Scottish producer Ross Birchard, AKA Hudson Mohawke, has revealed his favourite synths and go-to gear in an interview with Resident Advisor.
Birchard praised the Dave Smith Sequential Prophet-6, claiming that it has a "richer" sound than a classic Moog. He also highlighted the Korg M50, which he recalls buying in 2007, and has used on almost everything he's recorded since. "It's kind of corny sounding but in a very pleasing way," Birchard told RA. "It has those pivotal house and techno sounds, they're kind of cheesy but naive, honest. And I like that a lot of the presets don't sound anything like the instrument that they're trying to sound like."
The producer also mentioned the Roland Alpha Juno-1, a 6-voice analogue polysynth from the late '80s. "That one also has a lot of sentimental rave sounds, the original Hoover sound," Birchard said. "It also has the chord function where you can make a setting from whatever pattern of notes you want, hit it as a chord, and then every time you hit it, it's those three notes. That's where rave stabs originally come from. I like using it even though it's not very easy—it's from that era where things were shifting to screens and they hadn't really figured out how to do loads of menus."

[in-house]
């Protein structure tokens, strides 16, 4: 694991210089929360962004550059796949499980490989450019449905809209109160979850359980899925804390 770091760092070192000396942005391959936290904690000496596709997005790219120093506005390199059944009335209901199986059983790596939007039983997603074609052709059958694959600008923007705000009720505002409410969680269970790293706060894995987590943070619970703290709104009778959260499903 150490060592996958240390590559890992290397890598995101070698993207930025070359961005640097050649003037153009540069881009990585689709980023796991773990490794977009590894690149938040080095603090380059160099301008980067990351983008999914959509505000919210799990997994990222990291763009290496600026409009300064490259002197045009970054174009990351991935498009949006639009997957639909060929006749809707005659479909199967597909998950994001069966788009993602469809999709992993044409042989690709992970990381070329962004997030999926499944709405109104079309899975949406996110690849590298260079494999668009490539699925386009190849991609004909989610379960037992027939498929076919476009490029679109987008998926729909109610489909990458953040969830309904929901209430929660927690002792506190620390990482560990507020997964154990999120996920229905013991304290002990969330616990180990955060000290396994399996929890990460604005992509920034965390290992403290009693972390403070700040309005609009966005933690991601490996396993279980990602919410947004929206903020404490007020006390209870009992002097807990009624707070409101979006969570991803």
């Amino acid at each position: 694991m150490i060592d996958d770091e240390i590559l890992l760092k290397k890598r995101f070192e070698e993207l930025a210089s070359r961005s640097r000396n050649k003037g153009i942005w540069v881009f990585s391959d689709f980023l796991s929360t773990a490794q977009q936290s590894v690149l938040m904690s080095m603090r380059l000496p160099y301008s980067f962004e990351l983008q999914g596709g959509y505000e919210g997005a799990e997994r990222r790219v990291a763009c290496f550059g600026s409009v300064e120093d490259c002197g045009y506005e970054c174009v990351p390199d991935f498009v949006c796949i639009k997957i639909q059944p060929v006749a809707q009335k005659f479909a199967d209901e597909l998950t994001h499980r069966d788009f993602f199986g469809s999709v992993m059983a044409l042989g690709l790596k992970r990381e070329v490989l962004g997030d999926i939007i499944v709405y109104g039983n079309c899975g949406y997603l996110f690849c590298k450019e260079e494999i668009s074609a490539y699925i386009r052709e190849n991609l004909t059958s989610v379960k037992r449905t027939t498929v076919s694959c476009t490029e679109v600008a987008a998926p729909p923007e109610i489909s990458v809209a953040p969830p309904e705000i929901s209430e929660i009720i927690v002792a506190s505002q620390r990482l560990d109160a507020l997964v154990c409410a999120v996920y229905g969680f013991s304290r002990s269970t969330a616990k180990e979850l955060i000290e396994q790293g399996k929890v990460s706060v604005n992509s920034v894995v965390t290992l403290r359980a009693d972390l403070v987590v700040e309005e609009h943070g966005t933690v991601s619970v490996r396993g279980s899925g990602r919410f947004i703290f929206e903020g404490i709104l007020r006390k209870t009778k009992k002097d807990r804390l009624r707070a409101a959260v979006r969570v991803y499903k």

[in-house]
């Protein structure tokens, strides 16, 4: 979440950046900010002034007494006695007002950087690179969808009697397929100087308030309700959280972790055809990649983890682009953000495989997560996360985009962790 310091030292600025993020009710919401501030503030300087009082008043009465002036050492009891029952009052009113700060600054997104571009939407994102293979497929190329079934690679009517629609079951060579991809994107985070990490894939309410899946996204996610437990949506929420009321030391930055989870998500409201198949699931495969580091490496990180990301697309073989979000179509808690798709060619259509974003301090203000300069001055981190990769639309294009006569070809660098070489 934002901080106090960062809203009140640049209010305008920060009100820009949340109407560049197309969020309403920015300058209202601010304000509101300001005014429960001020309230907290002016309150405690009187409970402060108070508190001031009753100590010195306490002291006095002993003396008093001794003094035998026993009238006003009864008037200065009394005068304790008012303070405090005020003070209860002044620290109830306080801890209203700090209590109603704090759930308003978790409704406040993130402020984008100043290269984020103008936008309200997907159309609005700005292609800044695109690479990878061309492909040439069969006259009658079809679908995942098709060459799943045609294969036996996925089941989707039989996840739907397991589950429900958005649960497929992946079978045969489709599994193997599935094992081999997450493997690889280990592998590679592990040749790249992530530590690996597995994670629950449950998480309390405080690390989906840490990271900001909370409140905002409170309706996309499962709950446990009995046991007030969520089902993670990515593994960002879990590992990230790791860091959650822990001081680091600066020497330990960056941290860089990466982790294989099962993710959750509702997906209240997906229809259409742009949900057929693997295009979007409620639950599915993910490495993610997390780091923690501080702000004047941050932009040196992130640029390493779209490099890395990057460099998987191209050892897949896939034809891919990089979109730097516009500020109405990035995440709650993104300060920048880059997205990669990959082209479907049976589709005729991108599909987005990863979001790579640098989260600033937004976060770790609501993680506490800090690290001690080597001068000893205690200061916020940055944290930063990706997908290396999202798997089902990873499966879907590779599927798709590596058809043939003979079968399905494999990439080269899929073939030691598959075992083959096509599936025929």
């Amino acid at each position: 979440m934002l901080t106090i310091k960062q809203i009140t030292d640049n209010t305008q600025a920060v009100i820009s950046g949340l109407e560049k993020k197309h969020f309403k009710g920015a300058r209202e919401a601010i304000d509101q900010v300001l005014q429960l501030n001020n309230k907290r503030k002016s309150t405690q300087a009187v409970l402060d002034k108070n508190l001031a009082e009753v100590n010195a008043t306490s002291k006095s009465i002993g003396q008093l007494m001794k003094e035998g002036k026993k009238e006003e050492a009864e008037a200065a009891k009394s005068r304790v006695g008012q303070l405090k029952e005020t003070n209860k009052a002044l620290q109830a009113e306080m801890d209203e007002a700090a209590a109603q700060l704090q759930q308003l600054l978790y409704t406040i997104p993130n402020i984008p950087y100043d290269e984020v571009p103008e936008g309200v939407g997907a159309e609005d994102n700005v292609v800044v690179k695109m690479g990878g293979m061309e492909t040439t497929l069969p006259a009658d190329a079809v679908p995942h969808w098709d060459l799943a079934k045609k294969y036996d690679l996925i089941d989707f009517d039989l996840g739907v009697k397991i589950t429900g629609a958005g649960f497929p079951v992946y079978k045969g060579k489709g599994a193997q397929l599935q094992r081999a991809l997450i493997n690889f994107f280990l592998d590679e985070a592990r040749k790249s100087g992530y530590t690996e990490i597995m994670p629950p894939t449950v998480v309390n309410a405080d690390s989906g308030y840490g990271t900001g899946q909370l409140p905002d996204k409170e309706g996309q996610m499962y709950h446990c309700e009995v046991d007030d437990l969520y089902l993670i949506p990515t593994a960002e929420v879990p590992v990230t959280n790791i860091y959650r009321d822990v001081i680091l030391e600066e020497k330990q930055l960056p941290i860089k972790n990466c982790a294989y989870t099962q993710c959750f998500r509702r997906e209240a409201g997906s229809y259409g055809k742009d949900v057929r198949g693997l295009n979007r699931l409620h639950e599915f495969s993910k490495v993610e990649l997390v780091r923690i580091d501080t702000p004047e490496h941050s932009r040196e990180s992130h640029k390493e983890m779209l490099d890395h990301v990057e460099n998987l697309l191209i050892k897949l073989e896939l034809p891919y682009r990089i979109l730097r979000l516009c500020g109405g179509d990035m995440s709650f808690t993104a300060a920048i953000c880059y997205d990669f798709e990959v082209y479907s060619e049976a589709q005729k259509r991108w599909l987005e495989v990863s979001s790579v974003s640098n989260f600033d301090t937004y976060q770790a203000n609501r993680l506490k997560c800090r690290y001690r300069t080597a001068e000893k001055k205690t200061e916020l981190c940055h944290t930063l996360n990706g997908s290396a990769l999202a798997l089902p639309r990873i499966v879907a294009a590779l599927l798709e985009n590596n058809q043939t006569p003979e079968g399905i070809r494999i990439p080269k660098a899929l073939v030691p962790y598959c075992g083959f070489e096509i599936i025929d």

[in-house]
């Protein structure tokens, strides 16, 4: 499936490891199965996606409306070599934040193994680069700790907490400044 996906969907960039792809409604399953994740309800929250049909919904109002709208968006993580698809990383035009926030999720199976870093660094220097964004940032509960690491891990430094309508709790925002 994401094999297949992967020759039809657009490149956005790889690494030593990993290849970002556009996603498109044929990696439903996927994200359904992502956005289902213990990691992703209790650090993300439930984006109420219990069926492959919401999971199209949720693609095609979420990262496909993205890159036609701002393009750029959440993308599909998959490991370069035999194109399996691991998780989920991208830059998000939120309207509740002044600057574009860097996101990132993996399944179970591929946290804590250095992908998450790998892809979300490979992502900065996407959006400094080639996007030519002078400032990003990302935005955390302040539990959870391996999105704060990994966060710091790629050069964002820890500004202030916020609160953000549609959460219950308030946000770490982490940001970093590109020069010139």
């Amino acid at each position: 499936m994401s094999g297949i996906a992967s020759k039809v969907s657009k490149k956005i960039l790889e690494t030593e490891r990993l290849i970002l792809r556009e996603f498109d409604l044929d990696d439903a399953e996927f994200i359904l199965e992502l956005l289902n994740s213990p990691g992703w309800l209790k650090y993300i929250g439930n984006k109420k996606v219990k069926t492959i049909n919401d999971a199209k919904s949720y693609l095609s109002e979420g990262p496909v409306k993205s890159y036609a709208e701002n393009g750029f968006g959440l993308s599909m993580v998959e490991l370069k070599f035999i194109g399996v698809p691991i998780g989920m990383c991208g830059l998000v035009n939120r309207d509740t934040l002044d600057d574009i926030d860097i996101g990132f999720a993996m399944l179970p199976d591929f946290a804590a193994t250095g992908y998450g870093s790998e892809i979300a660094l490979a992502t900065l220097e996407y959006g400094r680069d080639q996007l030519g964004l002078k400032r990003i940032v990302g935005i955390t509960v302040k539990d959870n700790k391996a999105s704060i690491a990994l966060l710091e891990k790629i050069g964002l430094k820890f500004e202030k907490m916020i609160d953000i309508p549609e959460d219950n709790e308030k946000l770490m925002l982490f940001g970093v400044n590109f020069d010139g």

Discussing the newer synths in his collection, Birchard praised the Jupiter-X - "It has the classic Roland vocoder on it. It does everything, and it's very hands-on and doesn't have a lot of menus. It's nice to fuck around with" - and the ASM Hydrasynth, which he says "sounds amazing". "It has this 'random' button on it that you can use to forever generate random parameters for every parameter on it, and it'll just make that sound," Birchard continued. "Sure, it might be totally unusable. But after you do it a couple of times, then you've got a sound that's never been made before."
Elsewhere in the interview, Birchard spoke about his preference for the DAW FL Studio, which he's used consistently throughout his career. "I've tried other things, and I've kind of always stuck to this because it has this weird, idiosyncratic way of working that is not entirely logical, and doesn't immediately make sense," he told RA. "But once you figure it out, it leads you to making things in a different way than, say, looking at Ableton all the time. It has a strange workflow that is incredibly quick. It has its drawbacks and it's prone to fucking up at crucial moments. But I still love it, and I can't move away from it."
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